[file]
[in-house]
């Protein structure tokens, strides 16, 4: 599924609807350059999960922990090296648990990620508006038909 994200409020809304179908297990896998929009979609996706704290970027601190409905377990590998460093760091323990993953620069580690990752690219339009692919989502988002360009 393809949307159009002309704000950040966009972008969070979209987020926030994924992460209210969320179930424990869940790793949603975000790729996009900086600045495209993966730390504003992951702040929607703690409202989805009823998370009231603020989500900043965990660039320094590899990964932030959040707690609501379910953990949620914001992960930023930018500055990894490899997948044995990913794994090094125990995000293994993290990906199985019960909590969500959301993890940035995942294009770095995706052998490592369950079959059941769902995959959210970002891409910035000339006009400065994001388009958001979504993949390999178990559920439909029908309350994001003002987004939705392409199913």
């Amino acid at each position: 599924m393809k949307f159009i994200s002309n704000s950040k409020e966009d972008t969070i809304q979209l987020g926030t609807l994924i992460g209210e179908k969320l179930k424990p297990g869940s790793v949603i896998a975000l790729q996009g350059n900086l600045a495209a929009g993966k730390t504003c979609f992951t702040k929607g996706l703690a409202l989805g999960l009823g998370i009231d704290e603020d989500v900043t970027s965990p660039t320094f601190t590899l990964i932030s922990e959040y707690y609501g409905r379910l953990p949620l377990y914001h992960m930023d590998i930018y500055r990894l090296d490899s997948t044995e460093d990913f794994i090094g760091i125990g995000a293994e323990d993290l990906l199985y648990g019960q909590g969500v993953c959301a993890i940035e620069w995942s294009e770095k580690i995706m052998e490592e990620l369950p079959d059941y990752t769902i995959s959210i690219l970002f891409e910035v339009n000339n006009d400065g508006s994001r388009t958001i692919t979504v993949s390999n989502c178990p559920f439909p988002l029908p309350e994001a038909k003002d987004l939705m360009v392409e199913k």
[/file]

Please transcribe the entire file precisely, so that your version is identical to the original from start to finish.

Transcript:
[in-house]
């Protein structure tokens, strides 16, 4: 599924609807350059999960922990090296648990990620508006038909 994200409020809304179908297990896998929009979609996706704290970027601190409905377990590998460093760091323990993953620069580690990752690219339009692919989502988002360009 393809949307159009002309704000950040966009972008969070979209987020926030994924992460209210969320179930424990869940790793949603975000790729996009900086600045495209993966730390504003992951702040929607703690409202989805009823998370009231603020989500900043965990660039320094590899990964932030959040707690609501379910953990949620914001992960930023930018500055990894490899997948044995990913794994090094125990995000293994993290990906199985019960909590969500959301993890940035995942294009770095995706052998490592369950079959059941769902995959959210970002891409910035000339006009400065994001388009958001979504993949390999178990559920439909029908309350994001003002987004939705392409199913």
């Amino acid at each position: 599924m393809k949307f159009i994200s002309n704000s950040k409020e966009d972008t969070i809304q979209l987020g926030t609807l994924i992460g209210e179908k969320l179930k424990p297990g869940s790793v949603i896998a975000l790729q996009g350059n900086l600045a495209a929009g993966k730390t504003c979609f992951t702040k929607g996706l703690a409202l989805g999960l009823g998370i009231d704290e603020d989500v900043t970027s965990p660039t320094f601190t590899l990964i932030s922990e959040y707690y609501g409905r379910l953990p949620l377990y914001h992960m930023d590998i930018y500055r990894l090296d490899s997948t044995e460093d990913f794994i090094g760091i125990g995000a293994e323990d993290l990906l199985y648990g019960q909590g969500v993953c959301a993890i940035e620069w995942s294009e770095k580690i995706m052998e490592e990620l369950p079959d059941y990752t769902i995959s959210i690219l970002f891409e910035v339009n000339n006009d400065g508006s994001r388009t958001i692919t979504v993949s390999n989502c178990p559920f439909p988002l029908p309350e994001a038909k003002d987004l939705m360009v392409e199913k």